Back in 1993, I published an article titled “Is Noncompliance a Dirty Word?” in which I expressed sadness that people with diabetes were being blamed by their healthcare providers for not following treatment advice (1). I suggested that the patient’s “failure” might really be a failure of the partnership (or lack thereof) between patient and provider. Fifteen long years ago, I challenged diabetes educators to work with medical practitioners to change noncompliance from a dirty word to a rare occurrence. So, how are we doing today?
From noncompliance to self care
Well, the diabetes lingo has evolved from “noncompliance” to “nonadherence,” and then to “the inability to perform self-care,” but they all describe a patient with diabetes who is not following the prescribed regimen. No matter what we call it, the outcome is the same. Patients are not doing what we tell them to do.
The result can be the onset and progression of the complications of diabetes that we all know and dread, but the consequences all belong to the patient, not to us. My question to my fellow diabetes educators is: Whose regimen is it anyway? Are we taking the time to ask patients how they choose to manage their diabetes? What are their goals? Have we presented both the benefits and the costs (in time, money, and energy) of the treatment we are recommending? Does the patient know how to follow the regimen safely and comfortably? Until we do this, the patient is not ready to be independent and perform self care.
Several years ago, I was asked to see a new patient as a favor to a former colleague. She was in tears as she told me that her husband, Frank, was not taking care of his type 2 diabetes and related her fears that he would develop serious complications, or worse. Both she and his primary care physician labeled Frank as noncompliant and blamed him for his poor glycemic control and A1c of 8.8%.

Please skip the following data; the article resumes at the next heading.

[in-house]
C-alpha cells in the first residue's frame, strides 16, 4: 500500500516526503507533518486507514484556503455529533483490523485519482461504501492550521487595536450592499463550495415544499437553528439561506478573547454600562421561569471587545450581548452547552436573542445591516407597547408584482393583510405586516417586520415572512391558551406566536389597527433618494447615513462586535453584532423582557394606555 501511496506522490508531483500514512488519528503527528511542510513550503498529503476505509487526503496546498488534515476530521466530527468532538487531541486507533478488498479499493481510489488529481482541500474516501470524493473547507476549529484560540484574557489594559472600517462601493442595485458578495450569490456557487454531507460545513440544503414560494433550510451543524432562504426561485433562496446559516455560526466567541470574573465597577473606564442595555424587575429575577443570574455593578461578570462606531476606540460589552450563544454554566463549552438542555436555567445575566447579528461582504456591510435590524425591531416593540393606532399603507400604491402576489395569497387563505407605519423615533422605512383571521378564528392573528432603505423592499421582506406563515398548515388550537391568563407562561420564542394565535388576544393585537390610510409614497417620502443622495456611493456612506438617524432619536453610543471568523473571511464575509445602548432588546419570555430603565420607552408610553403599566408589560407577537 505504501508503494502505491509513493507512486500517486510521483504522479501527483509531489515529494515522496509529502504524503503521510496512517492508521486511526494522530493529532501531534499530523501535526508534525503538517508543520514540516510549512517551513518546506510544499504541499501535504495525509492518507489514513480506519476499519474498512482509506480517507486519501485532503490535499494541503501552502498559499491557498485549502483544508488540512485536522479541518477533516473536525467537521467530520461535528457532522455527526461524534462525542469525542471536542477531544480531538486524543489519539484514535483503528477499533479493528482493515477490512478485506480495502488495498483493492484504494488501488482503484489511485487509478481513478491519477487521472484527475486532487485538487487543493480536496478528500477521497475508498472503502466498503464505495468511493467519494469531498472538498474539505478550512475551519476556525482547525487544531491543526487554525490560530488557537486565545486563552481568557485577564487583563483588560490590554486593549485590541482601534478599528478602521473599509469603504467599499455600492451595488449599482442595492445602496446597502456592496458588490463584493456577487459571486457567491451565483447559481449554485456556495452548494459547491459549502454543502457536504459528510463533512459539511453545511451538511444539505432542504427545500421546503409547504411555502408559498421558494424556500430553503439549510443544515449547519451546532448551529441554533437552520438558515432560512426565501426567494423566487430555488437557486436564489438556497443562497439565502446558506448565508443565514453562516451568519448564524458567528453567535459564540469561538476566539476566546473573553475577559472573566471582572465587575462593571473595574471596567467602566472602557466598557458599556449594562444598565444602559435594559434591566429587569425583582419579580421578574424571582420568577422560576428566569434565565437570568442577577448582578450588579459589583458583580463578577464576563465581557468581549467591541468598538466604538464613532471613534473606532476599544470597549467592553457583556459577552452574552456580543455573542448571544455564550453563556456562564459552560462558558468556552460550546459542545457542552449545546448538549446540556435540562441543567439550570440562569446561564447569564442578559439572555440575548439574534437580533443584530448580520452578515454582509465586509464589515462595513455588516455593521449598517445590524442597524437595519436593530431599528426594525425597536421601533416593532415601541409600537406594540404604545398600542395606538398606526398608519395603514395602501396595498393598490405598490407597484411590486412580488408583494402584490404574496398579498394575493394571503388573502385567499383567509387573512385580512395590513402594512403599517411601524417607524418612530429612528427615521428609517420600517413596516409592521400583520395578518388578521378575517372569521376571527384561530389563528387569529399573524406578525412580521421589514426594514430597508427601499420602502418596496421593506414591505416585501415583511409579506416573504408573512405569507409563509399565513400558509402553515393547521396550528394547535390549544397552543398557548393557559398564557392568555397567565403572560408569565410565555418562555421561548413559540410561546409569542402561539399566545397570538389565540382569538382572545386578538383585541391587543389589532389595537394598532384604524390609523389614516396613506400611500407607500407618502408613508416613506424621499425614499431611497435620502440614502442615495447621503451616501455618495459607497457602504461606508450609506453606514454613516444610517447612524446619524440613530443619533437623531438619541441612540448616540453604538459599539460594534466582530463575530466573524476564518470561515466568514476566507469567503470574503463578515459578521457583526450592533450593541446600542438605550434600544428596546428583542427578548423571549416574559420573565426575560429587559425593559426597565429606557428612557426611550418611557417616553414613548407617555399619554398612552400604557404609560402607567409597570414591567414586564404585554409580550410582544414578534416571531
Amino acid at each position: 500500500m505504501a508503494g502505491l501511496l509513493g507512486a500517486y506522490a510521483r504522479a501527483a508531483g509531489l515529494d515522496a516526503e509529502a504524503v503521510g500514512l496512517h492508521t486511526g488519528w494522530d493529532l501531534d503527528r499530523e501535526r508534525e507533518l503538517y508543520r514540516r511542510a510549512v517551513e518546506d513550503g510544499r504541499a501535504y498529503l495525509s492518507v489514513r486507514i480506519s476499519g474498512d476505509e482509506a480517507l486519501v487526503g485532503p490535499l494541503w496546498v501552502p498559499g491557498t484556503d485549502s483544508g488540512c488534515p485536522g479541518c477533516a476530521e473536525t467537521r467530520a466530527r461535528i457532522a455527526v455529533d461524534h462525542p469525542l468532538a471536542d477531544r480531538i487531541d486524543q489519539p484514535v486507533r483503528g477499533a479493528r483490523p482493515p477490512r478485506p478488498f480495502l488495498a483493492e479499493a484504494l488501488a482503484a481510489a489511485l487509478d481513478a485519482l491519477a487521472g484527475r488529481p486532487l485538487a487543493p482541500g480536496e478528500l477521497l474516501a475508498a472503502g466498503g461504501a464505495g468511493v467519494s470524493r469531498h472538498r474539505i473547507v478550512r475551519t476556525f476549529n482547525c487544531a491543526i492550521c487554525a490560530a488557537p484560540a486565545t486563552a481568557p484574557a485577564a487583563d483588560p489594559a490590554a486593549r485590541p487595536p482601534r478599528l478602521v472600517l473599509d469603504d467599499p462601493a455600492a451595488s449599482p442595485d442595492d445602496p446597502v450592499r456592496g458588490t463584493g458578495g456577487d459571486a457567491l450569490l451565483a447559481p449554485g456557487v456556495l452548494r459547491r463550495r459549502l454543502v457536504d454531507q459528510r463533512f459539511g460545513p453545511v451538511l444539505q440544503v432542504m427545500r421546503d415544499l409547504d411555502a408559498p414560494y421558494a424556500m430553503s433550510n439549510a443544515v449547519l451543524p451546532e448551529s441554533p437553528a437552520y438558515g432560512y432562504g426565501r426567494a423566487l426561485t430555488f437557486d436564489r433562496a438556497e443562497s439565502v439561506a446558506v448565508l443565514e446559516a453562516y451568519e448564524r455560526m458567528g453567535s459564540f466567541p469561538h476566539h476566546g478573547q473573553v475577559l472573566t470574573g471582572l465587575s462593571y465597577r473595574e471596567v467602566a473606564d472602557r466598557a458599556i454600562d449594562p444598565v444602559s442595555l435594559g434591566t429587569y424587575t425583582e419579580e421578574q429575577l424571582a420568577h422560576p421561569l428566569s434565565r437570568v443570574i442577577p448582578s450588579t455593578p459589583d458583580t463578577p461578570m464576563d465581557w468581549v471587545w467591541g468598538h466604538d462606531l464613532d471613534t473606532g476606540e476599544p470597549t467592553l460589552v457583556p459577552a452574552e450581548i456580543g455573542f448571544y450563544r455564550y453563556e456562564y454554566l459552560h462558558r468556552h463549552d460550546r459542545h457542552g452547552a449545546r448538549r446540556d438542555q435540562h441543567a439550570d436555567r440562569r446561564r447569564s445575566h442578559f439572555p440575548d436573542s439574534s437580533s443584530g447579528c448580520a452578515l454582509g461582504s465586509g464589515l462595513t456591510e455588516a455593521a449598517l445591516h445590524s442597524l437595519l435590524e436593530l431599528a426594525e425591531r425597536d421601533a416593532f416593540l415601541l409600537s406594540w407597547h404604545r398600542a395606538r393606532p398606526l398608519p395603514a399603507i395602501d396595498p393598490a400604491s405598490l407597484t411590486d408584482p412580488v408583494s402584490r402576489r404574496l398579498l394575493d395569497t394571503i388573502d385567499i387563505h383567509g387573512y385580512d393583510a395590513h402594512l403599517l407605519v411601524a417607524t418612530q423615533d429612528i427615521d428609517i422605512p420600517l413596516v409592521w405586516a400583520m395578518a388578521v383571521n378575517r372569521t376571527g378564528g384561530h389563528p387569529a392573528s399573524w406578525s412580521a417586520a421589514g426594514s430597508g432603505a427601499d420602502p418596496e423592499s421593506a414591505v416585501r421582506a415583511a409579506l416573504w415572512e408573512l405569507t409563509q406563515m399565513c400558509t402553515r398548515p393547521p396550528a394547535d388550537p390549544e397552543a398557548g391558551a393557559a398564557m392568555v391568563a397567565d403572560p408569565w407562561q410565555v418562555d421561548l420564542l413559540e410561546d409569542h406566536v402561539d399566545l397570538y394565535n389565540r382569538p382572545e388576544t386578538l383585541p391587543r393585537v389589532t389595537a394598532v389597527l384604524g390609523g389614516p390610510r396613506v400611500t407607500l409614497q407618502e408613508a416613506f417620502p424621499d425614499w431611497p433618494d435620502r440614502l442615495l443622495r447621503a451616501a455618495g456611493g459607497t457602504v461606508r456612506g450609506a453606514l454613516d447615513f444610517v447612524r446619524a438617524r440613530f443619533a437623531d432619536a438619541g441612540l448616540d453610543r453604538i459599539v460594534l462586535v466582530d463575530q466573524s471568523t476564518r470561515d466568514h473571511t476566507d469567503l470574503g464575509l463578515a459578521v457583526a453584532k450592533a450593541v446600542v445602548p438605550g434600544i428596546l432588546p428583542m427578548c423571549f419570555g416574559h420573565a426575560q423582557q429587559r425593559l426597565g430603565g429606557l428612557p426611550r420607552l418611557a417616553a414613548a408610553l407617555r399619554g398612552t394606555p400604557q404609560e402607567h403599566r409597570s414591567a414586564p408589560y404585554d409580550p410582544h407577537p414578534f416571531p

On his first visit, I asked Frank to bring in all his medications so that I could review them with him. I was sad to learn that he was taking sub-therapeutic doses of three oral agents and had stopped taking exenatide because it “didn’t do a thing.” When I questioned him further, I learned that he had been taking the exenatide at the starting (non-therapeutic) dose at the wrong time (post-meals) and in the wrong place (injecting in his forearm) because he had received instructions from an office “nurse” who very likely was not a nurse at all. He had stopped monitoring his blood glucose because the numbers never improved, despite intensifying therapy.
As you read Frank’s story, you are probably filled with anger at Frank’s physician for not properly managing Frank’s diabetes. To make this story even more heart-wrenching, let me add that Frank was in his early forties, had young children, and worked at a blue-collar job that required physical labor. He needed to be healthy to support his family.
Over time, I worked closely with Frank to develop a partnership with him, and he learned how to manage his diabetes through lifestyle changes and optimal pharmacological interventions. I am happy to say that Frank keeps in touch to let me know how he is doing, and he is filled with pride that his hard work is finally paying off.
Why am I telling you all this? For this reason: We are all taking care of many “Franks” who are getting substandard treatment because they’ve been labeled noncompliant. How can we turn this around? I have made it my personal mission to react whenever the term noncompliant or nonadherent is used to describe a patient referred to me. I take the time to explain that a breakdown in the partnership between patient and provider has led to the point that the patient is not capable of safely and comfortably performing self care. I share with the provider the secret to my successes, and I try to help them do better, one intervention at a time. I hope that you will take the time to do the same.
1) Seley, JJ (1993). Is Noncompliance a Dirty Word? The Diabetes Educator; 19; 386-391